Responder with radio (L3Harris)

NIST prototypes tech that bridges LMR and wireless broadband networks

Many of the country’s 4.6 million public safety workers still use traditional analog radios, in part because of the high cost of switching to digital equipment and the newer systems’ slow adoption of familiar “push to talk” features on which responders depend. 

Now, engineers at the National Institute of Standards and Technology have built a low-cost computer system that connects older public safety radios with the latest wireless communications networks. The prototype system could help public safety agencies more easily integrate their radio systems into broadband networks supporting voice, text, instant messages, video and data transmission.

The NIST prototype connects analog land mobile radio (LMR) handsets and towers with an LTE server that handles operations inside a broadband network. This Mission Critical Push-to-Talk system features:

  • Software-defined radios that interact with the LMR signal interfaces and feed that data into the next unit.
  • An open-source software environment for managing software radio, which handles digital signal processing.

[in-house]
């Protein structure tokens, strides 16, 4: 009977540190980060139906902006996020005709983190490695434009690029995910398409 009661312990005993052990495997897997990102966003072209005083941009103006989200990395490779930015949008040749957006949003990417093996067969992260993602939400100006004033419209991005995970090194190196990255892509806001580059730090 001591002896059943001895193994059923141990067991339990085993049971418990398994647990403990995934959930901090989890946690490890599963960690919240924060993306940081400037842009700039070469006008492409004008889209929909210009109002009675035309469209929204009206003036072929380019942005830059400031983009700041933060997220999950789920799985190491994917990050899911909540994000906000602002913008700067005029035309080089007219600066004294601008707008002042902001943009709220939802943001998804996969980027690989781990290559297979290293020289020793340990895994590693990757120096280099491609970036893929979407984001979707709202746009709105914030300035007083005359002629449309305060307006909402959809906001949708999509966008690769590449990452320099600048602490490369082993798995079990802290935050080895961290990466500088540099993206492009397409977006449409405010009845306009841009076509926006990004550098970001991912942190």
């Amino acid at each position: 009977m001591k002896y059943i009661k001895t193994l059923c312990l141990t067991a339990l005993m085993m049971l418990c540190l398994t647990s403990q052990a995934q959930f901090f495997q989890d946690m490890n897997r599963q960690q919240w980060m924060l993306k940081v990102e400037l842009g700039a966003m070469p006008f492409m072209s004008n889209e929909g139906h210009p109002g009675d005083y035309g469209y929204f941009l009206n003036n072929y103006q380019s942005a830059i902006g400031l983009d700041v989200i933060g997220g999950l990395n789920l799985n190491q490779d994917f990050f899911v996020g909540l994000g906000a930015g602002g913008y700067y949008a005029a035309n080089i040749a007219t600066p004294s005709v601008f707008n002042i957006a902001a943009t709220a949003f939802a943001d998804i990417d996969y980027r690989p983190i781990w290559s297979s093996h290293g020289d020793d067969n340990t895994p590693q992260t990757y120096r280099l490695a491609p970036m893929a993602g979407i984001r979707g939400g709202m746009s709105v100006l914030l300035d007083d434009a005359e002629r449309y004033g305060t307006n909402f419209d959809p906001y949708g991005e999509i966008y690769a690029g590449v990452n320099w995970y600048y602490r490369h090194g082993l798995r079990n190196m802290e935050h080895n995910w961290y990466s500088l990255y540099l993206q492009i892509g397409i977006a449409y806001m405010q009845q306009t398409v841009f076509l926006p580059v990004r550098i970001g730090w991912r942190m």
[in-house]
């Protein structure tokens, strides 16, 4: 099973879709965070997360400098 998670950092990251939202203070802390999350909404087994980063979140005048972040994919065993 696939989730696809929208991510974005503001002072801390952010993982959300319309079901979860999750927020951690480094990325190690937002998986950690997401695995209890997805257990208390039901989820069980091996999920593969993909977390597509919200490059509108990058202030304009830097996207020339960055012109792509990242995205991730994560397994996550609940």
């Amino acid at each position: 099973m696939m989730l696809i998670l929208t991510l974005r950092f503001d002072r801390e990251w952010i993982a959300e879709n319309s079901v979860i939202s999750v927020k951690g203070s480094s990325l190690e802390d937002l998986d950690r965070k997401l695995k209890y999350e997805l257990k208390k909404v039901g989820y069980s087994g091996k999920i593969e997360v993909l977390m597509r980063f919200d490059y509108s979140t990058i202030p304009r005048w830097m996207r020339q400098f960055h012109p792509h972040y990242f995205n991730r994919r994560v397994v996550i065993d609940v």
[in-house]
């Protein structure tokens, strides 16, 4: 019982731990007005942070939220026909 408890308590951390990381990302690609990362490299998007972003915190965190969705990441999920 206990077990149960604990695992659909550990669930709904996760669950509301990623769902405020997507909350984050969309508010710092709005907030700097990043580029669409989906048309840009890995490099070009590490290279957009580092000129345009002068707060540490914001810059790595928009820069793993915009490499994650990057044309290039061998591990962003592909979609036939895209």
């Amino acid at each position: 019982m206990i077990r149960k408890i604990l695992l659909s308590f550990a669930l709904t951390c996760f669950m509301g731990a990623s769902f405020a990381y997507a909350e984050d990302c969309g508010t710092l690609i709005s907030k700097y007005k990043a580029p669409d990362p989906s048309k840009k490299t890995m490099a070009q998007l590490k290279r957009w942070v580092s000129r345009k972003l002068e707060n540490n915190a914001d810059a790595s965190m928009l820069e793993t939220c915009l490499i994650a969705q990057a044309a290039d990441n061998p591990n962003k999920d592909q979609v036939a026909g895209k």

• A user interface for LTE handsets, which allows LMR radio users to talk to LTE network users like they’re both on the same push-to-talk network.

The physical equipment includes a computer with an internet connection to the LTE system, suitable software and an antenna. The entire setup is about the size of a video game console plus a laptop or desktop computer, NIST officials said in an April 12 news release

NIST wanted to be sure the system was robust, inexpensive and that it conformed to existing and future standards.

The NIST system costs less than existing industry and government efforts to bridge radio and cellphone networks.

“There isn’t a commercial option that compares to what we are developing,” NIST Engineer Jordan O’Dell said. “The goal here is to create a prototype and accelerate technology development in industry that will fill a significant gap.”

Currently, bridging radio and cell networks requires a radio system that supports the Project 25 Inter-Radio Frequency Subsystem Interface, which can be too expensive for many public safety agencies to buy or retrofit. Another option that provides a bridge between radio handsets and the broadband network requires investing in dedicated “donor” radios and interfaces.

“We want public safety agencies to have a very inexpensive option that can interface with old technology when the other options are out of reach,” O’Dell said.

NIST researchers plan to improve the interface to the broadband network, link to additional types of radios and publicly release all capabilities as open source. 

Read the full NIST paper here.

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